Performances about men and women, along with new works and old, are on the dance schedule for this fall. Highlights include an internationally acclaimed company from Finland with a meditation on masculinity, and a genre-defying multimedia troupe from New York will explore the hidden feminine side of a classic work of introspection. Acclaimed choreographers will work out their next works, and a beloved American institution will return for a pair of shows.

On Oct. 13, the Tero Saarinen Company from Finland performs its 2014 dance Morphed at the `62 Center for Theatre and Dance at Williams College as part of this year's CenterSeries. About the nature of masculinity, it includes an all-male cast of seven dancers, who to a score by Esa-Pekka Salonen "seduce, demand, and swagger, with both music and movement ranging from brutally aggressive to meditatively soft and minimalistic." The production includes sets designed by Saarinen's long-time contributor, the award-winning Mikki Kunttu.

Saarinen's company arrives in Williamstown between shows in Ottawa and a run in New York. The company was founded in 1996 by Saarinen, after beginning his career with the Finnish National Ballet, and had earned a reputation for incorporating styles ranging from the emotive and earthy Japanese butoh tradition, to formal European ballet. Its technique is based on balance and, as the company mission statement reads, remaining "aware, alert, attentive."

Saarinen's work was most recently featured in the Berkshires in July 2012 for a performance of his "Borrowed Light" at the Jacob's Pillow Dance Festival. That work is a meditation on the music and dance of the Shakers, and was a collaboration with the Boston Camerata early music ensemble.

While Saarinen explores what we think about masculinity, the New York-based Big Dance Theater considers the women that have been written out of the picture. "17C" begins from the work of Samuel Pepys, the obsessive diarist whose daily chronicle of life in 1660s London is a detailed look at not just the plagues, wars and politics of his time, but the tiniest details of his personal life. Yet his attention to detail didn't translate into empathy or insight into the minds of the women in his life — his wife and mistresses — who in this work finally have a chance to come alive.

The performance at Mass MoCA's Hunter Center on Oct. 28 — ahead of the show's New York premiere at the Brooklyn Academy of Music in November — will feature the company's signature use of music, dance, video and text to tell its story. "17C" was created by co-artistic directors Annie-B Parsons, who choreographs, and her husband, Paul Lazar, who works with the text. Since their founding in 1991, their hard-to-pigeonhole multimedia productions have built off works ranging from Greek tragedies to novels for children.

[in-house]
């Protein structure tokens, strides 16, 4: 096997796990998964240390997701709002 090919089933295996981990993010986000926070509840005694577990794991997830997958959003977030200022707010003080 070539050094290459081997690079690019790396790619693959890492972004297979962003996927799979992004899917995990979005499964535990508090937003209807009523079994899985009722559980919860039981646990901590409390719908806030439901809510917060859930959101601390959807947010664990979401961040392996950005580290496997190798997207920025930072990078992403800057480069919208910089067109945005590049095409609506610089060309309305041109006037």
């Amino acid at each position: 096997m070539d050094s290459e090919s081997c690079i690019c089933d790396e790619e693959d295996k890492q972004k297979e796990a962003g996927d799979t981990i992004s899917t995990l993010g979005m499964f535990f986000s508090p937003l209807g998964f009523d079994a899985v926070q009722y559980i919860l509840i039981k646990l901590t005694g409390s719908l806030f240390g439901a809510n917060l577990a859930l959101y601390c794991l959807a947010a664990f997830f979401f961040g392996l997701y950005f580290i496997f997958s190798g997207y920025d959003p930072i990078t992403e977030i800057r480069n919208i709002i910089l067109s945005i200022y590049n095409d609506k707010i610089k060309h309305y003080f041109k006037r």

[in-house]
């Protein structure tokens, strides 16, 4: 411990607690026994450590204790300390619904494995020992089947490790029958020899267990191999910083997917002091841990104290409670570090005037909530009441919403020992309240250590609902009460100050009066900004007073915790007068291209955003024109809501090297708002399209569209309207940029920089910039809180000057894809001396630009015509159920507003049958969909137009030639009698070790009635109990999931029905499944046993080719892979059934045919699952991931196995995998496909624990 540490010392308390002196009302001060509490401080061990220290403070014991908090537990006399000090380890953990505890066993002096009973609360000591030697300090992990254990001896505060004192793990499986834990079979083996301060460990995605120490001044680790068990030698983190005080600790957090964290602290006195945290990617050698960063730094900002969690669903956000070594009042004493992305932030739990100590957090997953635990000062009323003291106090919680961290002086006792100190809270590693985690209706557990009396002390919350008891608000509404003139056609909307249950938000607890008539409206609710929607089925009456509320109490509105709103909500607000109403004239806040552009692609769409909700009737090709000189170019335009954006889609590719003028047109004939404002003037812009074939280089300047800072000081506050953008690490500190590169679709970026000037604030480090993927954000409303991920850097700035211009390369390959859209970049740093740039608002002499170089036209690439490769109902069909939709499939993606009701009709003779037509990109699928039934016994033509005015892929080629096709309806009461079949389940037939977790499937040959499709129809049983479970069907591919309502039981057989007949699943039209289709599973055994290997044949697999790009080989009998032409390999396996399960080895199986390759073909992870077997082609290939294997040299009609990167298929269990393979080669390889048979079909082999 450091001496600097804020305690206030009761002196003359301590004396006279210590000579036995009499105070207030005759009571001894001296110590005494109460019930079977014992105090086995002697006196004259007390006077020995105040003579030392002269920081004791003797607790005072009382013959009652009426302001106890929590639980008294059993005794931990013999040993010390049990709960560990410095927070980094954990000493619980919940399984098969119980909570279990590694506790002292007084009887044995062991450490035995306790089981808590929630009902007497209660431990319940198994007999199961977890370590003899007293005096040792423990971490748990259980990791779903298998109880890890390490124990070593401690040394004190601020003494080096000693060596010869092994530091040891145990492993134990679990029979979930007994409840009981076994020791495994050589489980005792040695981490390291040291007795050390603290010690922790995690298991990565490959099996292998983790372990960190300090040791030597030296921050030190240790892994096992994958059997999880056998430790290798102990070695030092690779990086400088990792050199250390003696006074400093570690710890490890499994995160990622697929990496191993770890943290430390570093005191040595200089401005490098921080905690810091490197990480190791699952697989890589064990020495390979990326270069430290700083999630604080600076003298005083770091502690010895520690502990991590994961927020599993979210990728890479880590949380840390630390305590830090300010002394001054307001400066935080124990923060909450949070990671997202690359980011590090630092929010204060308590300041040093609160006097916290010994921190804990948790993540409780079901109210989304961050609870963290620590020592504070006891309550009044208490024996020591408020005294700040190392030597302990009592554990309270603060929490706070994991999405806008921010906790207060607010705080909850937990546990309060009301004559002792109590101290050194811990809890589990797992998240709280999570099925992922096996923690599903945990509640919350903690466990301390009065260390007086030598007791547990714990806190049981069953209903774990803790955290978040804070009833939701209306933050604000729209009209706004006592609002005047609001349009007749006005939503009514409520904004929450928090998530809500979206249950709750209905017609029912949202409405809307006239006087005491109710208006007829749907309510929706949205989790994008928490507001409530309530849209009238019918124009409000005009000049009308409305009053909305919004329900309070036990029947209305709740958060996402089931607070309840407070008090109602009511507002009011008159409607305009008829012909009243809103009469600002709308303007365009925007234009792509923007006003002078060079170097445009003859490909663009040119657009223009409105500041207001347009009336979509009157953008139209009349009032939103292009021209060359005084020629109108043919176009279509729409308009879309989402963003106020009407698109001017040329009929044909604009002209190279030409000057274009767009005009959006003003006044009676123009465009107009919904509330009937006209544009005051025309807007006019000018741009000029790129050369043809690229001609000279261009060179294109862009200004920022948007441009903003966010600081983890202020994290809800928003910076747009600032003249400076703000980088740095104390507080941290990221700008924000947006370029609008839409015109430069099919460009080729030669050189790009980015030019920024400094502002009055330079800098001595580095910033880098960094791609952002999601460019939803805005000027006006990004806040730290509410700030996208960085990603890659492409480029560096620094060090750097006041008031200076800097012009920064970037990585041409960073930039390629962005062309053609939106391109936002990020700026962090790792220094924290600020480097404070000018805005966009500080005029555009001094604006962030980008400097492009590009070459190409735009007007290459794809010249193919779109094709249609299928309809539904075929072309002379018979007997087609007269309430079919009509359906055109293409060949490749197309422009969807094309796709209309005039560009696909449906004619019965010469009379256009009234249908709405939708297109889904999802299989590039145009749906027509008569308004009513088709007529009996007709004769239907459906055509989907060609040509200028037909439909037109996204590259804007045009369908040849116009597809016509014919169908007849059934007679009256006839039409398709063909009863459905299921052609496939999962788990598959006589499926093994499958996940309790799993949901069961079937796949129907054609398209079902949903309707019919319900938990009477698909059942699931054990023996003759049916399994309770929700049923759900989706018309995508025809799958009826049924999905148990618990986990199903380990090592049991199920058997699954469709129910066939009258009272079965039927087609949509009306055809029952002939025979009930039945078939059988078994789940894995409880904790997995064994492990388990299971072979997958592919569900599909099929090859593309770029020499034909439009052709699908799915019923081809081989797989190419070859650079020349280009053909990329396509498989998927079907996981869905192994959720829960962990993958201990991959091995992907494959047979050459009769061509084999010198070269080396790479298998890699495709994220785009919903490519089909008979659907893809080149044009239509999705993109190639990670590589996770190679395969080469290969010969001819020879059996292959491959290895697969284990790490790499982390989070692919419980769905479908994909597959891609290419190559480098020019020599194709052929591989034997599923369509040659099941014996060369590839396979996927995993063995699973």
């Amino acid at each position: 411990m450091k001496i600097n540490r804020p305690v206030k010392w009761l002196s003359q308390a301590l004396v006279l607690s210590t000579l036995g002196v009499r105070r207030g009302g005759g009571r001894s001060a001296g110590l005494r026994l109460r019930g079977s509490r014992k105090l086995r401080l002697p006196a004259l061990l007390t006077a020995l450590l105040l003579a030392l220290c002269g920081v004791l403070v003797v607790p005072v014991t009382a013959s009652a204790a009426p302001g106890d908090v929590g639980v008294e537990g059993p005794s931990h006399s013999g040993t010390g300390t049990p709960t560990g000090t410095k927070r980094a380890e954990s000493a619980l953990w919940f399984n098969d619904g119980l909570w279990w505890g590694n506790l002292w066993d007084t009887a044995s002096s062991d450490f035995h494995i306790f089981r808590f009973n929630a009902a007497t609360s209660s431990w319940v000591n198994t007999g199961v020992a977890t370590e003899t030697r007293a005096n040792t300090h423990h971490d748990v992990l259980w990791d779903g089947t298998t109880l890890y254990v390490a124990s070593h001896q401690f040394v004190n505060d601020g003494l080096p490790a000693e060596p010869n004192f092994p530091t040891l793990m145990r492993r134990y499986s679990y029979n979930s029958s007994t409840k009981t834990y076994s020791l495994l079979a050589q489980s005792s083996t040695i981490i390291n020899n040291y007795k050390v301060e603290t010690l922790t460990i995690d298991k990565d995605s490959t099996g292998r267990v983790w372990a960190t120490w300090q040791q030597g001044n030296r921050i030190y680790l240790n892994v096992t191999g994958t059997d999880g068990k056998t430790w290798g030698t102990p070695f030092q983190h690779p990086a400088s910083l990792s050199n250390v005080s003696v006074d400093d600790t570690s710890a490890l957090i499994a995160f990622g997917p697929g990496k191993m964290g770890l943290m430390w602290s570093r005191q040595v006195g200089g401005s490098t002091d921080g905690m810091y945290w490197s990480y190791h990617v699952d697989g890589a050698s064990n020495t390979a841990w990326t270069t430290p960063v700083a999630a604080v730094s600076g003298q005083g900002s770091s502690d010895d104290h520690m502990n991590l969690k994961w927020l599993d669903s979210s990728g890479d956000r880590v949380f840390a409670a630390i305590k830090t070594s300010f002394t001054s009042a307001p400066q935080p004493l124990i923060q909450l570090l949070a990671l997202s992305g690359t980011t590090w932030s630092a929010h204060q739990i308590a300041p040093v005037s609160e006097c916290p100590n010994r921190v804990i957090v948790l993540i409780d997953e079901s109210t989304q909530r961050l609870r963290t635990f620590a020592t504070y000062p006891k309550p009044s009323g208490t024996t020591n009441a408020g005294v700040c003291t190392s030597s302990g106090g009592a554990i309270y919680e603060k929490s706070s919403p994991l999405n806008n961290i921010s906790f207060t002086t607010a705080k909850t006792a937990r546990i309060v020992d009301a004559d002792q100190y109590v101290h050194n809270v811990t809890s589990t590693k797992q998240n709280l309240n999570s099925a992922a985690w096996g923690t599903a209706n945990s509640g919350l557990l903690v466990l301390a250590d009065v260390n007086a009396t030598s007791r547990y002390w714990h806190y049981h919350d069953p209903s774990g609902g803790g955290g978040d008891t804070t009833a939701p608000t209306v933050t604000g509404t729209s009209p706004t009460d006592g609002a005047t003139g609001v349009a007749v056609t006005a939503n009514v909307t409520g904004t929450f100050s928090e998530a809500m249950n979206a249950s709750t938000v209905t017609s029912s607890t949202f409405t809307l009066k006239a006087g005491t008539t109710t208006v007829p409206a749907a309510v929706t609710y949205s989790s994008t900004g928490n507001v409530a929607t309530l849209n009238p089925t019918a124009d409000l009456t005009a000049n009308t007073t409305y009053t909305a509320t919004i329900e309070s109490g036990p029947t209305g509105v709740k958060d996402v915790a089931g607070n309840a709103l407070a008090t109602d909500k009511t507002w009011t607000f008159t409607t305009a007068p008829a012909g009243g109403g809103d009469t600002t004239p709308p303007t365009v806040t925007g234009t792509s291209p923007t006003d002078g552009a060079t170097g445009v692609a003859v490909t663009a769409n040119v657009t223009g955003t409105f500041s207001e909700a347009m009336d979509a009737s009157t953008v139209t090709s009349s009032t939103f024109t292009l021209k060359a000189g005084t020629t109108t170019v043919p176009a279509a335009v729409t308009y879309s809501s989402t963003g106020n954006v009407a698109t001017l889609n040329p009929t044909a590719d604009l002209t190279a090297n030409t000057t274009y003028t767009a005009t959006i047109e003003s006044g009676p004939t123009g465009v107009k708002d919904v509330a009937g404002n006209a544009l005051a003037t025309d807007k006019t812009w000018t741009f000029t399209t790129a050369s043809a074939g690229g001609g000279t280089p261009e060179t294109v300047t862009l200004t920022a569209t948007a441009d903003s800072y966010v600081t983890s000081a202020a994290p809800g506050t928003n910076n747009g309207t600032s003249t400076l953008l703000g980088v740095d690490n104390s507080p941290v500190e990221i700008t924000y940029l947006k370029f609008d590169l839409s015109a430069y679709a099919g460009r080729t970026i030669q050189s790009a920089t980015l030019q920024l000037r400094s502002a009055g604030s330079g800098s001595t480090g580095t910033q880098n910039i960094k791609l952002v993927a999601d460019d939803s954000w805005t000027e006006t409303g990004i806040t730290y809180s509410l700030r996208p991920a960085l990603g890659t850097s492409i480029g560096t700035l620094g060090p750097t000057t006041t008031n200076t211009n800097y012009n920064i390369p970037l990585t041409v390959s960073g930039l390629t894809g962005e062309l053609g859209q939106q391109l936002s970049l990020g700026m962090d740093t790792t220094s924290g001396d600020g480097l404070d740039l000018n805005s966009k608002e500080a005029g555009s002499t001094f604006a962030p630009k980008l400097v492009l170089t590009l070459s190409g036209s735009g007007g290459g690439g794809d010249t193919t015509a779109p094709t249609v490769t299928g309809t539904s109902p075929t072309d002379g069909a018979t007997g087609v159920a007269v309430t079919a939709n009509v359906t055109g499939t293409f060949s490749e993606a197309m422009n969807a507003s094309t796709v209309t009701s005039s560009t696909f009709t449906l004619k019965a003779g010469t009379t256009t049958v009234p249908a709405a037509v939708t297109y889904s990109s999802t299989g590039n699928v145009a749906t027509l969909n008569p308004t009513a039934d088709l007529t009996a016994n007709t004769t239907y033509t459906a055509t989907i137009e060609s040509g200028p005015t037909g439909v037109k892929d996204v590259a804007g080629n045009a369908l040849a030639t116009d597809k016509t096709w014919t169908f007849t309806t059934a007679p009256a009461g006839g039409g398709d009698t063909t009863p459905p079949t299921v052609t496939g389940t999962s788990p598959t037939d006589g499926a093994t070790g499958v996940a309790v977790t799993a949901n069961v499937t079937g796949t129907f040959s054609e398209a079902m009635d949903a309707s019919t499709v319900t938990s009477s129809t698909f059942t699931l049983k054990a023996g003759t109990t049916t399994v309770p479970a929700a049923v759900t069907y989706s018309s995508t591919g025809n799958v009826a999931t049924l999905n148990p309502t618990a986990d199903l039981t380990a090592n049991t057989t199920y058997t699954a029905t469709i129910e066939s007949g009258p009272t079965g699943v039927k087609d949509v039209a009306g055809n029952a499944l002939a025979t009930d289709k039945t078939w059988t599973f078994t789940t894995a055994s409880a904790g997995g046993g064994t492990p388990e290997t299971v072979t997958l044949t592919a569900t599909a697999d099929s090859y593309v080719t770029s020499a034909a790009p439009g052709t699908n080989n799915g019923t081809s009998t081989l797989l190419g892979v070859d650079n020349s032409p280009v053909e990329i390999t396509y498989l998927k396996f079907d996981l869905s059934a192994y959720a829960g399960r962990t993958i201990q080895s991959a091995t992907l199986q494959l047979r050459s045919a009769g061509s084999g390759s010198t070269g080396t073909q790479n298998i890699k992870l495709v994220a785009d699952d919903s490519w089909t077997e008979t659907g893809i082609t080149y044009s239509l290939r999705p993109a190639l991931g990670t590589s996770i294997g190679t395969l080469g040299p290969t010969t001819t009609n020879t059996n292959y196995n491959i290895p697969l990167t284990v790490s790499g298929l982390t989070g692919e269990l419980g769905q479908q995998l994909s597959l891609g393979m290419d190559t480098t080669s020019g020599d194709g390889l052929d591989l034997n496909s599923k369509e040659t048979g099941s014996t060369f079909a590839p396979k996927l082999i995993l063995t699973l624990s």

The group last appeared at Jacob's Pillow in July 2015 with "Alan Smithee Directed This Play: Triple Feature," which the Eagle described as "magnetic and enigmatic."

"There's nothing in [the piece] that you couldn't call choreography," wrote critic Richard Houdek. "From a hawk-eyed attention to the ways people move through space, an attention to rhythm and timing, to what the body is doing and what (if anything) it means."

The performance at Mass MoCA is part of Jacob's Pillow's year-round programming in cooperation with other Berkshire cultural institutions. Among them this fall is a performance on Oct. 27 at the `62 Center of a work-in-progress by Netta Yerushalmy. "Postmodernities" is a multi-disciplinary project that will come to include lectures, dances and conversations as part of an effort to place iconic dance works in their time, with installments engaging work by legends like Bob Fosse, Martha Graham and Alvin Ailey.

The Pillow is also producing a work at the Hunter Center on Nov. 18 featuring an international collaboration between Australian choreographer Lee Serle, Colombian artist Mateo L pez, and Lebanese theater director Maya Zbib. The performance is billed as a "hands-on theater-and-sculpture piece that explores consumerism and individualism."

And a high point for this fall will be the return of the Paul Taylor Dance Company to the Mahaiwe Performing Arts Center in Great Barrington for the 10th consecutive year for a pair of performances Columbus Day weekend (Oct. 7 and 8). Taylor founded the company in 1954, and it has consistently been at the forefront of modern American dance ever since.

The program includes two works by Taylor — "Roses," from 1985 set to music by Richard Wagner and Heinrich Baermann, and "Arden Court" from 1981, set to music by William Boyce. There is also a new work by Taylor alumna Lila York, "Continuum," set to music by Vivaldi, rearranged by Max Richter.

Before each show will be a discussion with Jacob's Pillow Scholar-in-Residence and Paul Taylor biographer Suzanne Carbonneau.

And for ballet lovers, the Mahaiwe this season will host HD screenings of performances by the Bolshoi Ballet of Moscow. The first will be on Oct. 22, with a performance of "Le Corsaire."